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Pastor leads by example

Staff writer

Tabor Mennonite Pastor Corey Miller practices what he preaches. He preaches volunteering to serve others — a practice that has proliferated through his congregation.

“There is a culture of service at Tabor Mennonite,” Miller said. “Many people have done terms with the Mennonite Volunteer Service.”

Miller volunteered with a different group — Mennonite Disaster Service — the last week of June 2009, as part of his sabbatical, to help repair damage done by hurricane Katrina in Louisiana. He worked on two separate projects in Diamond, La.: Miller helped build a house for a wheelchair-bound man and he helped paint stairs for houses along the Mississippi River.

The Goessel-based pastor sanded and put up a railing for the handicapped man. The man was extremely grateful and would bring Miller and the other volunteers popsicles and soda every day while they were working. When the house was finished, the man was amazed at what MDS had done for him.

“That’s this particular joy,” Miller said. “This is how we serve, helping those in need.”

Helping people in the Great Bayou, by painting 18 feet of stairs that led to their houses, was a learning experience for Miller.

“I’m not a water person,” he said. “Their main street is out on the Mississippi River. To get anywhere out there you need a boat. You think, ‘Who would build a house in a swamp?’ They’ve been there 300 years. That’s home.”

Miller’s spirit of service has spread to other members of his congregation. An adult group went to Mississippi to help MDS. A youth group went to Pasadena, Texas to paint a sister church.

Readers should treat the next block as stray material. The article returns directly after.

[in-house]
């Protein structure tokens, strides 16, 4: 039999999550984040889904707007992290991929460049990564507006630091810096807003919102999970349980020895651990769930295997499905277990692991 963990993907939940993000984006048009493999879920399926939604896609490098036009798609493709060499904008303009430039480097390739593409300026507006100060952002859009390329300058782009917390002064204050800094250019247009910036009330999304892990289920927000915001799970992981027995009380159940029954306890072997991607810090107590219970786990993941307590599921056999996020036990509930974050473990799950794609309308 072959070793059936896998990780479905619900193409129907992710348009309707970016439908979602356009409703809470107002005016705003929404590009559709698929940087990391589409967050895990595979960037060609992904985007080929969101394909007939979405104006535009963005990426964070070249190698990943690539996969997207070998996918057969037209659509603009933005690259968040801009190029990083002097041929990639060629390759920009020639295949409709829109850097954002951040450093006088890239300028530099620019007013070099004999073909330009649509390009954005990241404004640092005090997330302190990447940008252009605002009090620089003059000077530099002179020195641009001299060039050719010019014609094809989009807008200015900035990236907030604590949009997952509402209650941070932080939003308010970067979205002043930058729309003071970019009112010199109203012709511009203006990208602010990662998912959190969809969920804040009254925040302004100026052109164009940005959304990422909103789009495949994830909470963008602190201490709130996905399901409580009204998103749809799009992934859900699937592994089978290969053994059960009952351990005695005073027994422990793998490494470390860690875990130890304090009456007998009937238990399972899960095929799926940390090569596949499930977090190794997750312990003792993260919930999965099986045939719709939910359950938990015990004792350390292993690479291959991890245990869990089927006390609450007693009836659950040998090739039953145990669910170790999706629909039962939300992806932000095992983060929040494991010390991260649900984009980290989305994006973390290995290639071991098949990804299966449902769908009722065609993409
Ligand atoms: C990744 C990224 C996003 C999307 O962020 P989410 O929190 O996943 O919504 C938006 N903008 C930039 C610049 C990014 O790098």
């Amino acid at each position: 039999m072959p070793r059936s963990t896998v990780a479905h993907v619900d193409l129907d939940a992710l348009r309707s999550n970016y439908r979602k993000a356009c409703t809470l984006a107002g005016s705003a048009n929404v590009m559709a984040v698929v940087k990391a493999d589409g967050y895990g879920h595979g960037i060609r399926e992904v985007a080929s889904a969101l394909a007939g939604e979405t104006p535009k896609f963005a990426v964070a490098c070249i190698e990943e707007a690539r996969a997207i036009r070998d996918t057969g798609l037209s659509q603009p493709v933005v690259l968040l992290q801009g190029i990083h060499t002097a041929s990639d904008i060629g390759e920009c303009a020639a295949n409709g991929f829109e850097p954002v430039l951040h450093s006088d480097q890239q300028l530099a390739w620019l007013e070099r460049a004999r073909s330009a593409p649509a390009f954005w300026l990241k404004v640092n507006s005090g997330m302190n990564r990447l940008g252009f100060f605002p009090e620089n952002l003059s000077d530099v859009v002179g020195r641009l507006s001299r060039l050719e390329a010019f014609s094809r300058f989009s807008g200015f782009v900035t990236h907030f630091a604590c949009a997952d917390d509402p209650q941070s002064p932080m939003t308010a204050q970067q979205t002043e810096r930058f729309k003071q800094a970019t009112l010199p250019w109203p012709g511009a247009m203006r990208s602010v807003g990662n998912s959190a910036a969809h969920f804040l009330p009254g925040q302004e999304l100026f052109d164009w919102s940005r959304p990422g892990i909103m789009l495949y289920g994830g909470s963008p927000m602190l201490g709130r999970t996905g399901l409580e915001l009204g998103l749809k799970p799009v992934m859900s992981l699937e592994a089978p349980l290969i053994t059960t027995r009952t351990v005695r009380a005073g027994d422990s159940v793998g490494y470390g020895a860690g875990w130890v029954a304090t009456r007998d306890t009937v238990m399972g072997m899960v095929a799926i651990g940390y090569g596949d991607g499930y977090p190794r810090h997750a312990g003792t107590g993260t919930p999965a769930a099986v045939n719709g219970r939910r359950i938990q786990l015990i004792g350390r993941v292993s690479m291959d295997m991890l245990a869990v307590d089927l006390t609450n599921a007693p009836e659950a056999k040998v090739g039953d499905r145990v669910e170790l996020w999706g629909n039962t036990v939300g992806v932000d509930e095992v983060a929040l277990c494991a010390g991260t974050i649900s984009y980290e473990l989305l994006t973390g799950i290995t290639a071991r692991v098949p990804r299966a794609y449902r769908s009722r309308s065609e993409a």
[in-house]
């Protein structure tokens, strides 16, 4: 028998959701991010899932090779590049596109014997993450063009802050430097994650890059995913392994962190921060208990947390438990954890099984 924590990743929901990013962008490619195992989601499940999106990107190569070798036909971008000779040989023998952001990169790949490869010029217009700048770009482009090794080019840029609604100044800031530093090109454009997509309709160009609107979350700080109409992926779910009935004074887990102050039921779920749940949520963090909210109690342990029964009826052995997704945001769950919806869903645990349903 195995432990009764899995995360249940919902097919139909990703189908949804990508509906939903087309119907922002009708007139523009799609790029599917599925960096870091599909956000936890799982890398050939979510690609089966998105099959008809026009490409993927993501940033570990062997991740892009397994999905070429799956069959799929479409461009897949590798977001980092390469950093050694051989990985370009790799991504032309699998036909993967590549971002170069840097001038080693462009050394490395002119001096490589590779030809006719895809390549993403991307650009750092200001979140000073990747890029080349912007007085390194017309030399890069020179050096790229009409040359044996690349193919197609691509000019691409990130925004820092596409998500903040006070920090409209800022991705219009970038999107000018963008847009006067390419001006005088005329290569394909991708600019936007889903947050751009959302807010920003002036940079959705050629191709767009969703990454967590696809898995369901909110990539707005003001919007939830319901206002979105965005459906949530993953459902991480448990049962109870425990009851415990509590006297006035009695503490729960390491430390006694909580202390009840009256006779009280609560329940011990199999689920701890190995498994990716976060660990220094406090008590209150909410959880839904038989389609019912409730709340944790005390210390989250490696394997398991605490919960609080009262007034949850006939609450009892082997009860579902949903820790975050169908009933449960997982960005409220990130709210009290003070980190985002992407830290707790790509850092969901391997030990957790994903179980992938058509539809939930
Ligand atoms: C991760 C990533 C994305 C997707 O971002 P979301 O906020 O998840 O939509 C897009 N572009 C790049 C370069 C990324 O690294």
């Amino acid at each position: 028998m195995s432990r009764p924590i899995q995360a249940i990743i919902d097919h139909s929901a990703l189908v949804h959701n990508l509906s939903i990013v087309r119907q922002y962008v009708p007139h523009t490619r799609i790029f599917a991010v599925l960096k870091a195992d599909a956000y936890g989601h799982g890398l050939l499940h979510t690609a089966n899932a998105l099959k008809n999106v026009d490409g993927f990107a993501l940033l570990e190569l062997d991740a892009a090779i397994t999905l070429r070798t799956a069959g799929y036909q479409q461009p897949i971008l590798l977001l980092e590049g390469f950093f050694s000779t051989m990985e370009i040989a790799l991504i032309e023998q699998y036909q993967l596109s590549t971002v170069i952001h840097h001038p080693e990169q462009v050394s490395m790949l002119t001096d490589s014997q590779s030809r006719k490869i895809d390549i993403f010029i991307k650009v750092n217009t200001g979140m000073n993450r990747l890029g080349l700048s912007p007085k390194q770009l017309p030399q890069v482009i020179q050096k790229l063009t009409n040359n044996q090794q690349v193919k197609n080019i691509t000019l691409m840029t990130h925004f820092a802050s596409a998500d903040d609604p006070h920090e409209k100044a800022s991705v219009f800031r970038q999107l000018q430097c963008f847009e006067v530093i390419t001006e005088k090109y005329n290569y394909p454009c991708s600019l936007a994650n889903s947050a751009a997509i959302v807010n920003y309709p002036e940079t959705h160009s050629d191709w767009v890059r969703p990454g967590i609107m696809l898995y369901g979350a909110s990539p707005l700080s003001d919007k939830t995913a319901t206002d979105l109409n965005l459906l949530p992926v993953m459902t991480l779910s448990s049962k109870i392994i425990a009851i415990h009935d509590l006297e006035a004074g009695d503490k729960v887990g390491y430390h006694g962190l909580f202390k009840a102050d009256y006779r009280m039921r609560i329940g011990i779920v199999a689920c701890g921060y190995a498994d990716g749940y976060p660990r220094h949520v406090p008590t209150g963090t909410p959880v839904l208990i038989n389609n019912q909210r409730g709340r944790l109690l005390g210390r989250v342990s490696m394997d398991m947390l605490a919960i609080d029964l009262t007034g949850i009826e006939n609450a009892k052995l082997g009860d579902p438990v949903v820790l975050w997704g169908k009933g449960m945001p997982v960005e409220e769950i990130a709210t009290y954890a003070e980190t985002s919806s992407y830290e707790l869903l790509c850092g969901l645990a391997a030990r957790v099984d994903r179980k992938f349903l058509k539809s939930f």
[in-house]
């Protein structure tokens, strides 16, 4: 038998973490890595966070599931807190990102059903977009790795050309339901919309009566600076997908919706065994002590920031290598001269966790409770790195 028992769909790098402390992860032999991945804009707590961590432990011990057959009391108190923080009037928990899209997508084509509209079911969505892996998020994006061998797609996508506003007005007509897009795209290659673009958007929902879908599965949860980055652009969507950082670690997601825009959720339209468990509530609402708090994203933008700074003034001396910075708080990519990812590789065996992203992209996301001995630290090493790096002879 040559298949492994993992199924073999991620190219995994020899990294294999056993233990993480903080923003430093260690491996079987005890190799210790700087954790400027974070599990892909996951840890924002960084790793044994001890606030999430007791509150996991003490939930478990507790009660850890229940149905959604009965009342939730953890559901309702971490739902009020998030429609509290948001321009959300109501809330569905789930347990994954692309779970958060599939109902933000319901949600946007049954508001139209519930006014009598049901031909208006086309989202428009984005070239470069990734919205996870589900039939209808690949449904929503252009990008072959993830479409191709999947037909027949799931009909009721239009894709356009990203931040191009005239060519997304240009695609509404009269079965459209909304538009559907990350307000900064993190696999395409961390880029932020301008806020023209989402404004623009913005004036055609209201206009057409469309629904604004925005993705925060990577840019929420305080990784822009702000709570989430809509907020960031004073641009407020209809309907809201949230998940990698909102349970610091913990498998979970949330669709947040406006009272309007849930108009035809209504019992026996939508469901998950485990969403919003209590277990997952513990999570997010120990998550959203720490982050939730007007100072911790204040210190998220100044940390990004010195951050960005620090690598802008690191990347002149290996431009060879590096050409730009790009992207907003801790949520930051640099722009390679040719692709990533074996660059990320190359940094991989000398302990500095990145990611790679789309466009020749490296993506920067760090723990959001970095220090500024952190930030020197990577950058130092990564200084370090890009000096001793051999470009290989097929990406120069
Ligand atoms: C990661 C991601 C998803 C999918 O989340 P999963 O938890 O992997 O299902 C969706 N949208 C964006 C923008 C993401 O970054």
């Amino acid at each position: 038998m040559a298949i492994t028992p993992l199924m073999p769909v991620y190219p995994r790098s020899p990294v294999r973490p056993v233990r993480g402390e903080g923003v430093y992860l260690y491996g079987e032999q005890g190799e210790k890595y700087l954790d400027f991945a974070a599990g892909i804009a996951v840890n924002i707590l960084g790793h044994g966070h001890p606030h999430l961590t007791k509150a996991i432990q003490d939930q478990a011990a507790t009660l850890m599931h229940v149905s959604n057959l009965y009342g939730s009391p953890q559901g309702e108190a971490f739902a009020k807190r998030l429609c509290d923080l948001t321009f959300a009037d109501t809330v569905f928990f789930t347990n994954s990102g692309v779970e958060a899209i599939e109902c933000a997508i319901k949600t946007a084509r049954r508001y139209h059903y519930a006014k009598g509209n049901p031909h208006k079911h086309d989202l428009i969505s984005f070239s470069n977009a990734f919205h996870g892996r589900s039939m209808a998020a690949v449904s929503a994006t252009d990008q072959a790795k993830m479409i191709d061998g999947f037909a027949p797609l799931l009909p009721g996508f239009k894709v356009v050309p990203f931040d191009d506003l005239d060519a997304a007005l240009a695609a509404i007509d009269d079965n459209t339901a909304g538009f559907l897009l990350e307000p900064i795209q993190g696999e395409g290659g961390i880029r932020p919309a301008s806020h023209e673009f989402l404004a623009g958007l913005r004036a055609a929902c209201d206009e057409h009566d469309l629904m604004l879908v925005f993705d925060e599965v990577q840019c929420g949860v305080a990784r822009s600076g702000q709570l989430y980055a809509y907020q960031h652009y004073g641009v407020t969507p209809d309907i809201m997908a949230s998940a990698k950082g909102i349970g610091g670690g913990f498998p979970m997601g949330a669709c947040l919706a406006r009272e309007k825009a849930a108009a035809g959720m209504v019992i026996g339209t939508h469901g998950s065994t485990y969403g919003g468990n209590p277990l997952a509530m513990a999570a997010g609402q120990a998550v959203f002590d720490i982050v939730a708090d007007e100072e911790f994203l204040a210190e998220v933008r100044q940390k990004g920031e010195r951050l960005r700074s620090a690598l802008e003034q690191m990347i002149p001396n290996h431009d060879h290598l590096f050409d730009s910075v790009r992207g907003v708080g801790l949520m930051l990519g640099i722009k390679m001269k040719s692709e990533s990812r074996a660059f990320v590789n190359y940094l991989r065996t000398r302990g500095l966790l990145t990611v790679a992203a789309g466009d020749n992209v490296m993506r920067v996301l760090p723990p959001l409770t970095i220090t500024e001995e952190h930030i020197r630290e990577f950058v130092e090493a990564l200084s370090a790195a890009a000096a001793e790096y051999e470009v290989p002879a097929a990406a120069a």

The congregation also works close to home. A care group, Corey and Nancy Miller and three other couples, worked on a house for a Goessel resident. Tabor Mennonite congregants create objects to be sold at Mennonite Center Relief Sale in Hutchinson. The crafts sold benefit charity organizations around the world.

Miller and Tabor Mennonite have been involved with service that doesn’t fit into the normal charity work mold. Through connections with a Mennonite church in Oklahoma, Miller learned that Native Americans were repossessing bones of their ancestors from museums and universities. Tabor Mennonite members built boxes to help provide proper burials.

Miller realizes that he can’t help everyone. Five years after Katrina ravaged Louisiana, there are still people without homes.

While he was helping build the wheelchair-bound man’s house, Miller learned many of the people in the community were unhappy that they were not helped.

“People were jealous of what Mennonite Disaster Service was doing,” Miller said. “People were frustrated that they couldn’t get help.”

However, Miller has witnessed the appreciation of Tabor Mennonite’s volunteer efforts even in the face of failure. The youth group that went to Pasadena was in Texas for two and a half days; it rained both days, making painting impossible.

“That you came to paint was more important than what you painted,” Miller recounted hearing from one of the members of the Pasadena congregation.

The reason Miller values service is that it brings people from all religions together for what is important.

“This is how we proclaim the good news of Christ,” he said. “That’s what Jesus did much of his time in his Earthly ministry. There’s something about helping people that helps us see what’s most important.”

Last modified Aug. 26, 2010

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